We’re at the 2-year anniversary of my book, “Beyond Viral.” You may be interested to know that, until this morning, I have not read my own book since manuscript. It’s downright painful to read something I can’t still edit, and I was terrified that the information would be antiquated or poorly written. But during my one-hour commute this morning, I suffered through a few chapters via Audible’s version of “Beyond Viral” (it’s also on iTunes as a “book on tape”). I cringed far less than I expected — maybe just 3-4 times.
Here’s what I found (although I’m certainly not the most objective reviewer). But see a recent review on SocialBull (with an article based on an interview with the UK publisher) for a less biased POV.
- The references to 2009 and 2010 research makes me uncomfortable. Fortunately it’s generally not at odds with more recent research, but I just don’t like old data references — especially for a rapidly emerging medium.
- I use the word “exponentially” too often. StalkerofNalts warned me about that, and that word choice accounts for two of my cringes.
- I was surprised and happy with the alliteration, dry humor and colorful examples. There were a few places where I expressed myself better than I remembered (takes bow).
- I noticed a few times that the narrator emphasized key points as I might have done, but also mixed a few words that made me go check the book to see if I flubbed something. For instance, Numa Numa was listed as both a 2004 and 2006 phenomena.
- I chuckled when I read about my references to “The New Establishment” (digital studios). Like some of the online-video aggregators and players, some of these are now dead and others have emerged. There is no more Next New Networks (since it got acquired by Google). Revision3 is now owned by Discovery. I now like to refer to these as “Online Video Studios” (see ReelSEO article), which have grown in influence quite dramatically since 2010. Most top webstars are not independent anymore, and I wish I had predicted the implication (that hiring webstars for sponsorships is easier but more expensive).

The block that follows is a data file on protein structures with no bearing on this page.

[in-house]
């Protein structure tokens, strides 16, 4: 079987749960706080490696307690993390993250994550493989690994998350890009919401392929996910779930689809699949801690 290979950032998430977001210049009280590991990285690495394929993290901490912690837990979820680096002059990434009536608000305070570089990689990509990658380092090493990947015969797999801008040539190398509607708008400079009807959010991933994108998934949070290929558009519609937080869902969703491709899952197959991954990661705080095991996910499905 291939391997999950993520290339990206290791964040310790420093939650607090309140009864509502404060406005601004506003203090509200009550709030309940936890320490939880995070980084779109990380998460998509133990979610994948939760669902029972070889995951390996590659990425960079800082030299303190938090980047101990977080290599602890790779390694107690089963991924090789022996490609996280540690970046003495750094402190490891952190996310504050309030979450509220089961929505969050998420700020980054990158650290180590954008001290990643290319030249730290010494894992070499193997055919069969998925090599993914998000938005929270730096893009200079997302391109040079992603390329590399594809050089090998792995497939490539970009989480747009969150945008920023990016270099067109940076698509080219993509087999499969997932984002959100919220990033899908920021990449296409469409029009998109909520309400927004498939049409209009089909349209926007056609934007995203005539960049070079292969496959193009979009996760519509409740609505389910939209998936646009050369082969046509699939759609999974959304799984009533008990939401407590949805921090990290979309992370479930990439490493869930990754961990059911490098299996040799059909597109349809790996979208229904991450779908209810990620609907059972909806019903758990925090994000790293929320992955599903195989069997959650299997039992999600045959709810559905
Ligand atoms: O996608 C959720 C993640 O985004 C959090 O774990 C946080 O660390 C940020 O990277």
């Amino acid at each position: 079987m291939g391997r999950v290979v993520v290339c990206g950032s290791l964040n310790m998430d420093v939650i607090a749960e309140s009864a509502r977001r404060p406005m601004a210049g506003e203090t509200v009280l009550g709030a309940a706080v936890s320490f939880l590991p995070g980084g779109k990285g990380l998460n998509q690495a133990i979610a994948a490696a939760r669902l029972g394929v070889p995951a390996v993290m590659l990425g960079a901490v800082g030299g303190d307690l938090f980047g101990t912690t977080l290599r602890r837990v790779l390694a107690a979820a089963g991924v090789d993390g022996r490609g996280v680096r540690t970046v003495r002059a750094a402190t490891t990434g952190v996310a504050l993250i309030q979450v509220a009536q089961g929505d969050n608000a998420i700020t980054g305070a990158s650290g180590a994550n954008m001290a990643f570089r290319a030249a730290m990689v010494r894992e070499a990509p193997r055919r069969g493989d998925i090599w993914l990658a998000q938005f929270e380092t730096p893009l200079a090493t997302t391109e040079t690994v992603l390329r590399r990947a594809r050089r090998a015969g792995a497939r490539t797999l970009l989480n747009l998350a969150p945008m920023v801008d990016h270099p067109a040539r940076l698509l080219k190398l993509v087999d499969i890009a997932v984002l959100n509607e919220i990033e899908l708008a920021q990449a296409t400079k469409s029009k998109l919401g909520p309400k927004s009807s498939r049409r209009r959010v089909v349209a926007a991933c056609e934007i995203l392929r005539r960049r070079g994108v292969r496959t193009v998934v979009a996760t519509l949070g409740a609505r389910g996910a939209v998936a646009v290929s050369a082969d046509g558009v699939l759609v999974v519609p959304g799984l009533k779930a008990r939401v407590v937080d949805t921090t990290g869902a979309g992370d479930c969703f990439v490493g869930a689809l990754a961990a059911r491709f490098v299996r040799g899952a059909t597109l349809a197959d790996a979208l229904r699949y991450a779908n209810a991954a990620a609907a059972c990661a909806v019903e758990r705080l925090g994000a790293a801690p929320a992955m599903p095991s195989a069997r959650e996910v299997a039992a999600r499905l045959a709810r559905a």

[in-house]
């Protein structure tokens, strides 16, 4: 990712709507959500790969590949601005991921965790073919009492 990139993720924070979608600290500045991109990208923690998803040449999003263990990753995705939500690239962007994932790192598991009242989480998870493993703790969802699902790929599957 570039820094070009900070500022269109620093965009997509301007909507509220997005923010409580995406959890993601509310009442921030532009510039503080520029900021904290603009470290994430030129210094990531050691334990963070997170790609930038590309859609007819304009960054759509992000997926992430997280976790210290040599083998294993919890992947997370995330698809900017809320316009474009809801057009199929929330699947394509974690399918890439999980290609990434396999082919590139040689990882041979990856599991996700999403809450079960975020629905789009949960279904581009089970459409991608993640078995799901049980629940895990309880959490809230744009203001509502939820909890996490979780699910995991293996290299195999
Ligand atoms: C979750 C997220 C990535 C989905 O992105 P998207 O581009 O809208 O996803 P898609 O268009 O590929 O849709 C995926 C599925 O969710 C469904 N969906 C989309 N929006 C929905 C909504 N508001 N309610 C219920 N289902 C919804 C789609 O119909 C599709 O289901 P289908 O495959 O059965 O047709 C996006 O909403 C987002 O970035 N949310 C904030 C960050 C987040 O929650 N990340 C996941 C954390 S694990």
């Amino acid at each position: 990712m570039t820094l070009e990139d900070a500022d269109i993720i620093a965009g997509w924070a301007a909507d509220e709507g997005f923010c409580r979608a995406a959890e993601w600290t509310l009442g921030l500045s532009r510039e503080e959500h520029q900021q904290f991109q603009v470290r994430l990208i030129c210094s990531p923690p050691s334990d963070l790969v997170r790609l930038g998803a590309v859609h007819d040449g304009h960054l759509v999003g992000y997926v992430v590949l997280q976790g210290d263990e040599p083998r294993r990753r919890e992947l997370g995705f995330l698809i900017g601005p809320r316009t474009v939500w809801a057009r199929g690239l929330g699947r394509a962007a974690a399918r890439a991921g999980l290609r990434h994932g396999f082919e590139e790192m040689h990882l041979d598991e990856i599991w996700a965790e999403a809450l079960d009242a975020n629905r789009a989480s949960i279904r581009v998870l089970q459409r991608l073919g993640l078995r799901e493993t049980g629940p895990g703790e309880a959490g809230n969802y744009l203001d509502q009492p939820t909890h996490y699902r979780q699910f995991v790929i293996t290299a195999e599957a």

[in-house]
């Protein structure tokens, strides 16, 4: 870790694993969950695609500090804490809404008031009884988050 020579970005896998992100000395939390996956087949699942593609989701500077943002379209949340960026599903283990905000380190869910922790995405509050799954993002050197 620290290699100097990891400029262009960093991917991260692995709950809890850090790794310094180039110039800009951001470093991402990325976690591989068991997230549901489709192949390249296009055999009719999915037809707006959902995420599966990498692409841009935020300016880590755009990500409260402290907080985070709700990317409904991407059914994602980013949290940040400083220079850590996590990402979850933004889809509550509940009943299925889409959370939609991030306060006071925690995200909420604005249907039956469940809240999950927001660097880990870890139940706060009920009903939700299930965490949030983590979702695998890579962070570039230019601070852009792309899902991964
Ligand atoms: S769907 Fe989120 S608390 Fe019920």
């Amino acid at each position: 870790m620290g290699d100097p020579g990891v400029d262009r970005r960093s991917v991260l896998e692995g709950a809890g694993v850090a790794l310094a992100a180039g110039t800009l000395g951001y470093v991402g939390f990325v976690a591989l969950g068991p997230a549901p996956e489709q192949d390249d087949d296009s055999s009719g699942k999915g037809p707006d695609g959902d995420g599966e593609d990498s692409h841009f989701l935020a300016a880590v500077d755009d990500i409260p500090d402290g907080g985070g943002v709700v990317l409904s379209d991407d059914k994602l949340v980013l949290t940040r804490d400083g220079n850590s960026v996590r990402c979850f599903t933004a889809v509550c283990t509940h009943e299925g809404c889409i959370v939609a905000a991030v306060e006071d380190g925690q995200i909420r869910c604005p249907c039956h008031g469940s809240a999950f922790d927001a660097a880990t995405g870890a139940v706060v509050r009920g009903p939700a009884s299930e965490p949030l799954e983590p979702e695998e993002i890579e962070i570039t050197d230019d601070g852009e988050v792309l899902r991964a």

- The good news? Most of the conventional wisdom still applies — including the strategies and tactics. Probably the biggest change since the 2010 publication of Beyond Viral is the acceleration of pro content (which fortunately I predicted, although I’ve been predicting that prematurely for about 4 years). But that doesn’t have radical implications that are different from the book’s emphasis.
Bottom line: it’s still relevant stuff, if I do say so myself. I wish I could click a button to upload the latest stats and change some of the examples. For instance, at one point I mention AppleTV and DVRs but not Roku. Maybe the biggest surprises in hearing the book is that the landscape has not changed as dramatically as I would have expected. If you had asked me in the summer of 2010 about the book’s “shelf life,” I would not have expected it to be useful in 2012 or 2013.
I think (and hope) I’m wrong.